We were also able to see the black wall of clouds headed straight for us from the opposite direction. It had been obscured by the gigantic granite monolith we had just summited.
Taking time to enjoy the summit and avoid the rattle snake that I had stepped over unaware of it’s presence. It was time to get off of this dome before nature whipped out her super soaker and sprayed us down. Before we knew it our heads were literally in the clouds and the moisture of the cloud moisturized our skin, hair, and gear:) We made our way to the descent gulley sandwiched between the Sheepshead and Muttonhead formations. As soon as we were in the gulley, the mother nature pulled the trigger on her enormous oversized squirt gun and hosed us down! It was so thick and furious it obscured our ability to see the 600 foot granite walls to either side of us. Water falls erupted on the granite faces and turned into streams underneath our feet. It was a humorous dichotomy to be dodging cactus and trying not to slip in the running water:) A desert storm at it’s finest and two adventures smack dab in the middle. The only thing larger than the down pour of water were our smiles!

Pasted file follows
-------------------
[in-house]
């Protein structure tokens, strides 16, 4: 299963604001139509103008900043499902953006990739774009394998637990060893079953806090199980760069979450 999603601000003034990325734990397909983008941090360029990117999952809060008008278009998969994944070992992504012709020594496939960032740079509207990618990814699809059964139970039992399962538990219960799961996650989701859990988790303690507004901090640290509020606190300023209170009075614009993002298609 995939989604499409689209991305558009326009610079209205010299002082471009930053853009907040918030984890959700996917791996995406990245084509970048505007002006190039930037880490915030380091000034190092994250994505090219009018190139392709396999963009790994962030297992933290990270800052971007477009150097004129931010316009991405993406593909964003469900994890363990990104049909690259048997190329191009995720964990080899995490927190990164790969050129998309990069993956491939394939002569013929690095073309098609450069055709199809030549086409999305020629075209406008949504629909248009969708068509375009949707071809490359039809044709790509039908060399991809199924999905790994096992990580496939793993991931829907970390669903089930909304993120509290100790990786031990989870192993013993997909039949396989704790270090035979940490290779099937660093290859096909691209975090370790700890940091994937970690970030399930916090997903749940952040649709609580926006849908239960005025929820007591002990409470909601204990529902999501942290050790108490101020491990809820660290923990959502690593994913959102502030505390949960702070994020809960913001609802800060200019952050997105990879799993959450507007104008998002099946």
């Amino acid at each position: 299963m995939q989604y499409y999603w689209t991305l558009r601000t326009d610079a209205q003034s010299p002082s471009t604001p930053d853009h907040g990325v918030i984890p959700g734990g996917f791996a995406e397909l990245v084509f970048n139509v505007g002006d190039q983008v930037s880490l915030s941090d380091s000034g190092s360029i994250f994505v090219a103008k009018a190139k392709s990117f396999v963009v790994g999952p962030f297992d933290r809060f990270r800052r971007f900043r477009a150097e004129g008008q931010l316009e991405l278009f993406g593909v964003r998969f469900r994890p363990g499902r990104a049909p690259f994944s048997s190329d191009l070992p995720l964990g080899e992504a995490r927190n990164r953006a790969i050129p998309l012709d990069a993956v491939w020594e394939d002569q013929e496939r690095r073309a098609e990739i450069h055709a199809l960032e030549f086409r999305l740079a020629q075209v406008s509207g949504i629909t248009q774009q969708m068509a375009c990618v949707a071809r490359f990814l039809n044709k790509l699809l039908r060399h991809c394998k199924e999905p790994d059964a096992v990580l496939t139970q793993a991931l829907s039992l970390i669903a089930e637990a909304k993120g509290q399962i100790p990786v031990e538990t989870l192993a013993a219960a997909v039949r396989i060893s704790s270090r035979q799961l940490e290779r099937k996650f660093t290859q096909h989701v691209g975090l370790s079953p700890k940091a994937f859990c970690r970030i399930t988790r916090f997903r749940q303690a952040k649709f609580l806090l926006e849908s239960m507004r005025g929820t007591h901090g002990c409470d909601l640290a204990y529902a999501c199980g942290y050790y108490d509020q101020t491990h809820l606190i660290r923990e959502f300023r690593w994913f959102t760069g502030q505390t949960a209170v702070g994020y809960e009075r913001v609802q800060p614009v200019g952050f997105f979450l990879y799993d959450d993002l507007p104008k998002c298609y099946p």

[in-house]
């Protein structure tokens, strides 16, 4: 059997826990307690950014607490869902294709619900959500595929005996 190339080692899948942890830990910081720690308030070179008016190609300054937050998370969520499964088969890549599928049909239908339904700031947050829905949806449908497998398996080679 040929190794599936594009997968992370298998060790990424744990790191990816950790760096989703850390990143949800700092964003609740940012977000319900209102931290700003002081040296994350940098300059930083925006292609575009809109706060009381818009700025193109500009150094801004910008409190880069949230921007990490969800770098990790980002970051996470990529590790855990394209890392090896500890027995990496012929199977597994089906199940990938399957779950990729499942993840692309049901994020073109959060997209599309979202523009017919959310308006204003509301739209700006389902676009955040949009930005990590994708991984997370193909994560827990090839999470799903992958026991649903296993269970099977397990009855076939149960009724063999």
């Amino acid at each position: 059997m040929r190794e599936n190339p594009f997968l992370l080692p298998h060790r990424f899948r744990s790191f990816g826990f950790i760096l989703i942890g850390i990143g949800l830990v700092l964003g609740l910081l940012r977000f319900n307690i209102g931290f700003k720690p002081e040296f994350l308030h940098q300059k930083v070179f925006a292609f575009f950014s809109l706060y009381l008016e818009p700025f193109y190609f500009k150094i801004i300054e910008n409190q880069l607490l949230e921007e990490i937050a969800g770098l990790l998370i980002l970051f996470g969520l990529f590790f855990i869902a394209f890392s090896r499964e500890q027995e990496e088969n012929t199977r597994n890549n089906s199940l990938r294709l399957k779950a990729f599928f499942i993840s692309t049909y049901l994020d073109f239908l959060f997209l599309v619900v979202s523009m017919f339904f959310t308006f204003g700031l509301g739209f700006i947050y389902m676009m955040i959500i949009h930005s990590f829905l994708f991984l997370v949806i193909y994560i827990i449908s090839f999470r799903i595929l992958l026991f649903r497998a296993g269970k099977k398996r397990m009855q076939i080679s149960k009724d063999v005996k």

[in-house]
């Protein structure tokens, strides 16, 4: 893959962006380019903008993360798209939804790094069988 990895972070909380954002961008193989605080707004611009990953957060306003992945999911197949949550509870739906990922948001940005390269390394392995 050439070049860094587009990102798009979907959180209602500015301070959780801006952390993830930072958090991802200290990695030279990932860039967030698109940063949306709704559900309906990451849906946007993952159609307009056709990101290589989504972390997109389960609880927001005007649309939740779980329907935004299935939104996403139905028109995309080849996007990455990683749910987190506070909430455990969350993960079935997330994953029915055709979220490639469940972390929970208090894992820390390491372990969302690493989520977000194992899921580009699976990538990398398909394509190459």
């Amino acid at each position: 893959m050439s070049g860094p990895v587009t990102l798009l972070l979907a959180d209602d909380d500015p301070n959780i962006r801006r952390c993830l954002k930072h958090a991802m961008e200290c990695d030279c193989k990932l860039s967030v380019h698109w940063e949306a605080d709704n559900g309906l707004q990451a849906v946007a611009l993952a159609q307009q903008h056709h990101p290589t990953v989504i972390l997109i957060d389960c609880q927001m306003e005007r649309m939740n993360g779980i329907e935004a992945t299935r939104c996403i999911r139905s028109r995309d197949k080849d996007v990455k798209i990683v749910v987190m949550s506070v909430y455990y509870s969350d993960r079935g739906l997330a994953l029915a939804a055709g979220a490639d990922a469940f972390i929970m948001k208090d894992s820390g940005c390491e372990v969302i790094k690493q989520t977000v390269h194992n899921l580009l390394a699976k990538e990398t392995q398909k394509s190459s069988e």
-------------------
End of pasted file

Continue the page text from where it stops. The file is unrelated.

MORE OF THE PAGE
We made it back to our packs the clouds began to disappear allowing us to see all of the waterfalls on the Sheepshead. We could look up our route and our souls were filled with gratitude that we hadn’t had been climbing during that weather. We were quite aware that we had gotten away with something. We were so soaked we had pruny fingers. The kind you get from staying in the bath tub too long. After being in Stronghold’s hot tub for so long it was pure joy to see the sun part the clouds above and warm our skin. We laid out the gear to dry and as climbers do, got caught up in talking about more climbing.
Everything from the day’s route, to back when the first cavemen started climbing, we discussed it all. Before we knew it the rock was looking dry by about 4:30 in the afternoon. I remembered that the sunset was 6:15 and with the clouds on the horizon perhaps a bit sooner. Well it was too good to resist the idea of getting in one more climb before the end of the day. So, we hustled like a high school football team in the finals. We grabbed all our gear discussed the route all while running towards the next route. We were boogieing up the 600 foot tall “Ewephoria” (as excellent a climbing route as it’s play on words) by 5:00pm.
After completing the last two pitches by the light of our head lamps we were on the same summit for the second time that day by 7:00pm.
If we hadn’t taken the risk of getting rained on or climbing in the dark we wouldn’t have been able to have such a grand adventure by Yvon Chouinard’s definition.
“It’s not an adventure until something goes wrong.” -Yvon Chouinard